which i actually then saw one converet to electric at the 2011 fits. powered by two 96mm fans and a 6cell lipo on each side.. and it was taking off from grass.

A am a big A-10 fan , and glad youe building one.. they never disappoint. but if it isn't scale and i was going to be putting in A lot of time , i wanted the kit to be right.

pics from ocala bigbird that year

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Old 12-19-2011, 03:00 AM   #6
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Although the A10 is a jet, it is the slowest jet and is not meant to be flown fast. Its typical speed is 350 mph about the same as a P51. It was built to fly slow for ground attack where fast jets are useless.

This video is an example of how an A10 should be flown especially if one is a scale buff.

The challenge before us is to build something that not only looks scale, but also performs scale.

(Sorry, the forum rules do not allow me to post links until I have at least 3 posts, so please look for the link in my next post.)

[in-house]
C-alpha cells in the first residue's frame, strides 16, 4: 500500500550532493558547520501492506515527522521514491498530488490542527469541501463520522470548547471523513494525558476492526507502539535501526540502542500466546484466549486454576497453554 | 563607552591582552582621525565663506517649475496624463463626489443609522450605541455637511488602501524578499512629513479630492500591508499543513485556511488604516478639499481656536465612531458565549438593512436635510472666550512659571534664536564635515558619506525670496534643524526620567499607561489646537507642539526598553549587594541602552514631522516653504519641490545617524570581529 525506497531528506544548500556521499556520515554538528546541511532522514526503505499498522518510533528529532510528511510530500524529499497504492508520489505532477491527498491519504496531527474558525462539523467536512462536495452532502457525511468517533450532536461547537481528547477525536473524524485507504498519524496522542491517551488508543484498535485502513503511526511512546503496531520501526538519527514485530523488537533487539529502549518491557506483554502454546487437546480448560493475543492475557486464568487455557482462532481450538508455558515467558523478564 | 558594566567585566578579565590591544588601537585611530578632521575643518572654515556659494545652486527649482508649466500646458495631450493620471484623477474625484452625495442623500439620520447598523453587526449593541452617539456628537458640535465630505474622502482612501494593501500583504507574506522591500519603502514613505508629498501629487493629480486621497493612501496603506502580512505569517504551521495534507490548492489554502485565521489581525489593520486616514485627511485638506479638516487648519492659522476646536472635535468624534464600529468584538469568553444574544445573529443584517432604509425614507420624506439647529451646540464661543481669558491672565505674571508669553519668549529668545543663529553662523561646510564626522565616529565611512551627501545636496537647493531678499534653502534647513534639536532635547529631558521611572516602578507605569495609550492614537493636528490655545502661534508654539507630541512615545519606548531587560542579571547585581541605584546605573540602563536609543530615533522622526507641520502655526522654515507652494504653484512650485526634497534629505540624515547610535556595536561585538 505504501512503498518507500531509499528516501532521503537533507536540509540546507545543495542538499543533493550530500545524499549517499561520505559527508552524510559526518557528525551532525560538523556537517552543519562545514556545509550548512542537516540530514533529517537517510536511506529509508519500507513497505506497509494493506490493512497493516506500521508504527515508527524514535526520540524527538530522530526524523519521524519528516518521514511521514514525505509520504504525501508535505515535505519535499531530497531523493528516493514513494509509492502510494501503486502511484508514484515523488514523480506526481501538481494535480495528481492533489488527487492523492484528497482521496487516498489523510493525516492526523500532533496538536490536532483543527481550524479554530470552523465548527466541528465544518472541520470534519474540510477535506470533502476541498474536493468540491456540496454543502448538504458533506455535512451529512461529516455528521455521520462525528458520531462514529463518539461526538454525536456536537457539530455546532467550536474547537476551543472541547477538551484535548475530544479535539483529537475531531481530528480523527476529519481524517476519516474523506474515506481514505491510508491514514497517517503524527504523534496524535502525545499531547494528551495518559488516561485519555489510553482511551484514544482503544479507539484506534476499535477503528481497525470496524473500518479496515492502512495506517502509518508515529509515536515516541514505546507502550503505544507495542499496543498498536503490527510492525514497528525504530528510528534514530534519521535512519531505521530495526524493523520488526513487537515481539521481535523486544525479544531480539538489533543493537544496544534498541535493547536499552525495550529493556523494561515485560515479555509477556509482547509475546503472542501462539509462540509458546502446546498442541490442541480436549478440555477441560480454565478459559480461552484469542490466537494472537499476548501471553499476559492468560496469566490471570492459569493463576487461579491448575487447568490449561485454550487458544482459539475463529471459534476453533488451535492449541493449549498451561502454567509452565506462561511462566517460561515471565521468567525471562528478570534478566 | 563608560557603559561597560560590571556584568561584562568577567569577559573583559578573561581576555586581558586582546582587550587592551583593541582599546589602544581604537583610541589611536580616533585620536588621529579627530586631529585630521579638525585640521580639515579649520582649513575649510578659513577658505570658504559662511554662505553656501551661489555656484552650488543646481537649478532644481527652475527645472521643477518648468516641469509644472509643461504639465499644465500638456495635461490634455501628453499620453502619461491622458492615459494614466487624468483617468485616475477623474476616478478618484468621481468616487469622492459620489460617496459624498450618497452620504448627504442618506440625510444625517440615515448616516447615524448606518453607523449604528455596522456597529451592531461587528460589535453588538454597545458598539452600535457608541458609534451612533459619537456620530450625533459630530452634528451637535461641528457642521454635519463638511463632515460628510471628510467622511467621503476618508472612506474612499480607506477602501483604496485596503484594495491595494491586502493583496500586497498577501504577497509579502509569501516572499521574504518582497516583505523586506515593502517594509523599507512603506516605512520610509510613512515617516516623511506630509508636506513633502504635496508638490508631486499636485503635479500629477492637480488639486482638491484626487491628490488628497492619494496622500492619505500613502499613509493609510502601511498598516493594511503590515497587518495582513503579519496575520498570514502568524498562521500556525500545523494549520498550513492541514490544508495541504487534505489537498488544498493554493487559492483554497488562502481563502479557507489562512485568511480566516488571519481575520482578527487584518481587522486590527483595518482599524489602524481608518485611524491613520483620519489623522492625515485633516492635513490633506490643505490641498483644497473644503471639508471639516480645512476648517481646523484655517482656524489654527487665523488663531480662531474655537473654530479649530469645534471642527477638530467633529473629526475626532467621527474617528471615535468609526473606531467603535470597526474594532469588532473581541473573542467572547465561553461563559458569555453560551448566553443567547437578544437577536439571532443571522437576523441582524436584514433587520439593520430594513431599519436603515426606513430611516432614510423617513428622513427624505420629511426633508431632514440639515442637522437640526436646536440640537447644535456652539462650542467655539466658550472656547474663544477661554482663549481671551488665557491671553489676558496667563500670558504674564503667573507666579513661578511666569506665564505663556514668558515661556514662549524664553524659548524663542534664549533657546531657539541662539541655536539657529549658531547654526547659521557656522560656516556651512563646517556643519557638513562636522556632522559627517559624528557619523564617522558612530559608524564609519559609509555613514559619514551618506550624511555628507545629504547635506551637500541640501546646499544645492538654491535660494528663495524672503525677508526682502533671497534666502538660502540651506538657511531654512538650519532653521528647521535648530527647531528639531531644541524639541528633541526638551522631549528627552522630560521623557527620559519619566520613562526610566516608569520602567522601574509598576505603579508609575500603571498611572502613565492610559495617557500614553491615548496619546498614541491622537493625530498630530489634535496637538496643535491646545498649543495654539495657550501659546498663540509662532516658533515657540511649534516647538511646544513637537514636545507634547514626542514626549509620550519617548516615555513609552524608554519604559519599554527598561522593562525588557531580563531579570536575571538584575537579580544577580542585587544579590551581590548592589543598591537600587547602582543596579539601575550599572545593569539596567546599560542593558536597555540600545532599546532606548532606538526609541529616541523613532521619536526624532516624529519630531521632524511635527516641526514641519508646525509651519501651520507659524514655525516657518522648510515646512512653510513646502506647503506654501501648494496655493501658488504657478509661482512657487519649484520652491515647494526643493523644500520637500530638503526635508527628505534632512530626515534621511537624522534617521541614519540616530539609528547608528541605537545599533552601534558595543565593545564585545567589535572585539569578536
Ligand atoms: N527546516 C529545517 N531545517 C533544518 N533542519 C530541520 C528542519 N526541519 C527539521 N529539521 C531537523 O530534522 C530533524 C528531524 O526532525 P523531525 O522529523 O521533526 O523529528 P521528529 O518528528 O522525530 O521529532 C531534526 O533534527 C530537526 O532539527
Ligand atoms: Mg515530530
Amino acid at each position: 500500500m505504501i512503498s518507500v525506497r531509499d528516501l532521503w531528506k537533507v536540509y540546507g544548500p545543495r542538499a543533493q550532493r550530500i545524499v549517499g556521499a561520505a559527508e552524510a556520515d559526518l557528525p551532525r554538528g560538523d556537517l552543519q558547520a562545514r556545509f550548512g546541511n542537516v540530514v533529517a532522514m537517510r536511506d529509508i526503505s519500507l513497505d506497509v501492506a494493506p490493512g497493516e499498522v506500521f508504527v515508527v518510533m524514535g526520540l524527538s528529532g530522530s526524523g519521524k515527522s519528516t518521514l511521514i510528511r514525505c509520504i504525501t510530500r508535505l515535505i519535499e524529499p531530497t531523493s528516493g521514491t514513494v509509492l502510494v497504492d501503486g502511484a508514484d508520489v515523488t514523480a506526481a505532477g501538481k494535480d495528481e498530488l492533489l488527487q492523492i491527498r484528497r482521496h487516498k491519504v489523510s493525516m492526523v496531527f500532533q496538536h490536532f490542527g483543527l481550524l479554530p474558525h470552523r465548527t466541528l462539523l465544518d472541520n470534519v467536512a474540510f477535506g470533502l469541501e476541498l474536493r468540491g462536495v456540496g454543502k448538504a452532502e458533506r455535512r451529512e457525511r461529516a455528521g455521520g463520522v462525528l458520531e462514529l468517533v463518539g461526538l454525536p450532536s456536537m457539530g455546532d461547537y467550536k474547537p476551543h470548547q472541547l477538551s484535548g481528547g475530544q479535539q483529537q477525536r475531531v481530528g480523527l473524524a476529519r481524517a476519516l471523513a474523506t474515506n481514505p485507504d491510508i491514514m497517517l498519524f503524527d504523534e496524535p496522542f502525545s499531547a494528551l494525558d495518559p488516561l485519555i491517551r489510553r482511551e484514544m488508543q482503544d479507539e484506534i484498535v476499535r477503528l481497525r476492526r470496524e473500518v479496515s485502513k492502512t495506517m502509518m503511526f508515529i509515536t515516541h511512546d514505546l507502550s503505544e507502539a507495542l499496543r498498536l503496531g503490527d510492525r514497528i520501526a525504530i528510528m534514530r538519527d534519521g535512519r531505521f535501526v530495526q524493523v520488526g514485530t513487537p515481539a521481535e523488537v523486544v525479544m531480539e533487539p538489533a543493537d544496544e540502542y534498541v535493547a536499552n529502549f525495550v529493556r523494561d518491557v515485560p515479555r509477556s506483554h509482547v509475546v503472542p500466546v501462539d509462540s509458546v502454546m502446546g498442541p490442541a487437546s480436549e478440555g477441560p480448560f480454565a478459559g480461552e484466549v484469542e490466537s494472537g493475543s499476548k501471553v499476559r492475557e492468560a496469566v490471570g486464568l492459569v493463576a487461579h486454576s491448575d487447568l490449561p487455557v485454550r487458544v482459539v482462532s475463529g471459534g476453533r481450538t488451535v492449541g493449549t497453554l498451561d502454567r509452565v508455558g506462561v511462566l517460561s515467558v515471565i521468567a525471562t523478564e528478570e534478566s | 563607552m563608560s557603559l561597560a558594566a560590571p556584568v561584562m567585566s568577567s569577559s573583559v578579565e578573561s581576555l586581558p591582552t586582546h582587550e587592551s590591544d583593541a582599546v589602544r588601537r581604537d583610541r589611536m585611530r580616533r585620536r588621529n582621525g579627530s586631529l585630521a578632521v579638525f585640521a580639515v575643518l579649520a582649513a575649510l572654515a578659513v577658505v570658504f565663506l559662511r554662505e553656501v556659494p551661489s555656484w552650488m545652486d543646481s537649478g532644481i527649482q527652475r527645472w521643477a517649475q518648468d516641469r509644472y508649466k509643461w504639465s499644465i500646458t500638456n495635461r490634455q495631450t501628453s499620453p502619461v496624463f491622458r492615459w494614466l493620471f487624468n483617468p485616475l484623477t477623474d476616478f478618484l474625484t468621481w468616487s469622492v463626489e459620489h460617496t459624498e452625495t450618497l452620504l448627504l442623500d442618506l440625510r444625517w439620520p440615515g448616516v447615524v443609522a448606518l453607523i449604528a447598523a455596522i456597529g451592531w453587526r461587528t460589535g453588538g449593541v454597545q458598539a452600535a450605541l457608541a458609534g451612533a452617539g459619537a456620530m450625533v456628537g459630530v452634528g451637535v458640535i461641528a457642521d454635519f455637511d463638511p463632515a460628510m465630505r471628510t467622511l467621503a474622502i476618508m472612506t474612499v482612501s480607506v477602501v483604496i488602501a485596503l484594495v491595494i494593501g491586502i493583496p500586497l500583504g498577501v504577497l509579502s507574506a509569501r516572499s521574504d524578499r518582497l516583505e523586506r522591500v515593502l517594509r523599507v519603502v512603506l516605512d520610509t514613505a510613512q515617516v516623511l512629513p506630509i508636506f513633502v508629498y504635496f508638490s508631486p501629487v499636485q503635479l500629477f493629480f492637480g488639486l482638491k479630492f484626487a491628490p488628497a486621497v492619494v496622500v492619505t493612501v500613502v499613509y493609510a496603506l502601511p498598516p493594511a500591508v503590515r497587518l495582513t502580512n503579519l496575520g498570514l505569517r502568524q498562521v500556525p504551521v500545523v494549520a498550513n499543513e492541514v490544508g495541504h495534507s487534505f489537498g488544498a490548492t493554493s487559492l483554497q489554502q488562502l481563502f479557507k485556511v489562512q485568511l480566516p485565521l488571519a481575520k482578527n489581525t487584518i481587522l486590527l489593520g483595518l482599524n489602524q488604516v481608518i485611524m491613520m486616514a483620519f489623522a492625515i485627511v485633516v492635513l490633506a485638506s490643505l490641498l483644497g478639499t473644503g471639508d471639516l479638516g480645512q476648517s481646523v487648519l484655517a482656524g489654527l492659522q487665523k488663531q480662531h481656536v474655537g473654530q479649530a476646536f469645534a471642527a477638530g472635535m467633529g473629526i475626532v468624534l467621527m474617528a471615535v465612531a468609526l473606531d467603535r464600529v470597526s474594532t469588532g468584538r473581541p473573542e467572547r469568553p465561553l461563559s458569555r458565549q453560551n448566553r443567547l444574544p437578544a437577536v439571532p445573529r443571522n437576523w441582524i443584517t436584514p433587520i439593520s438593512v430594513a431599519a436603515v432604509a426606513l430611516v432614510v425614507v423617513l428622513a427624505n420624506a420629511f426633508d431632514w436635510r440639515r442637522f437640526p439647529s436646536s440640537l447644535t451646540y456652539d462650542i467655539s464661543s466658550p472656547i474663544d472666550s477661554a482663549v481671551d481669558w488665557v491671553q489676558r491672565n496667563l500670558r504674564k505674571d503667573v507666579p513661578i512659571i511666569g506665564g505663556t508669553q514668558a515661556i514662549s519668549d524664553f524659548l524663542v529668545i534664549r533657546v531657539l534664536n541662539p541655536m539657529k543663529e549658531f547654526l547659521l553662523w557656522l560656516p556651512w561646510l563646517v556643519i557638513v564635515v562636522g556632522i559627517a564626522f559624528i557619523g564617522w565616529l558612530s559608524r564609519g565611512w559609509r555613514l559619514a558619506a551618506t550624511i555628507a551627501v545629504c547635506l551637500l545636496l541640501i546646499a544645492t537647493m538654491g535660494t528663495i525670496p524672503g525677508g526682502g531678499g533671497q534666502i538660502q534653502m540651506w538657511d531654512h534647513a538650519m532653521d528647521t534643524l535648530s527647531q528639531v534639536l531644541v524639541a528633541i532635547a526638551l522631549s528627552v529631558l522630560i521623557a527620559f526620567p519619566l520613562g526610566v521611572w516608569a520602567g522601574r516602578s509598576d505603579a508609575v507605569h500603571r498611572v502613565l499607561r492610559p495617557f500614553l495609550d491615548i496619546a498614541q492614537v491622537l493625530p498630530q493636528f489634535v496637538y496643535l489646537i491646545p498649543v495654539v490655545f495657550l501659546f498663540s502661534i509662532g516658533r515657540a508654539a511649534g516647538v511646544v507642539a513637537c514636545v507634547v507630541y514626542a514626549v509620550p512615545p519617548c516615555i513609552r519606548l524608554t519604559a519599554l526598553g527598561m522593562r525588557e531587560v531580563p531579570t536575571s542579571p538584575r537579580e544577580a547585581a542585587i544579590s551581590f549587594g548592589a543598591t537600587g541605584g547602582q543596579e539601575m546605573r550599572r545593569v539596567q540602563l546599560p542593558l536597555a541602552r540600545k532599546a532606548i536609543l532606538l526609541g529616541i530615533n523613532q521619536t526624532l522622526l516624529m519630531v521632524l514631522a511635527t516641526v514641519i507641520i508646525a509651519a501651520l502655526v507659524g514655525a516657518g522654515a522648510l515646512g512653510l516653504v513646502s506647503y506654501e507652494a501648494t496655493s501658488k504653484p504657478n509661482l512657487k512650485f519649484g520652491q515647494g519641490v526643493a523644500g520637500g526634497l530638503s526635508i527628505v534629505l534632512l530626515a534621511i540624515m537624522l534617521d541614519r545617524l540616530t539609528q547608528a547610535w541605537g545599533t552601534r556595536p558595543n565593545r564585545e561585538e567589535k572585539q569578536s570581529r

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Old 12-19-2011, 03:01 AM   #7
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OK here is the link now.

http://www.youtube.com/watch?v=hIFyjVf1-vs&feature=related
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Old 12-19-2011, 03:07 AM   #8
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Here is how the one I am building will look and fly.

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Old 12-19-2011, 03:16 AM   #9
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It won the Florida Jets Trophy in 2011.

I am not smart enough to argue with the scale experts, but this is what they think.


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Old 12-20-2011, 12:27 AM   #10
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Dave
This one does fly off grass. My club is a grass field so all my designs have to fly off grass.

Here is the grass video.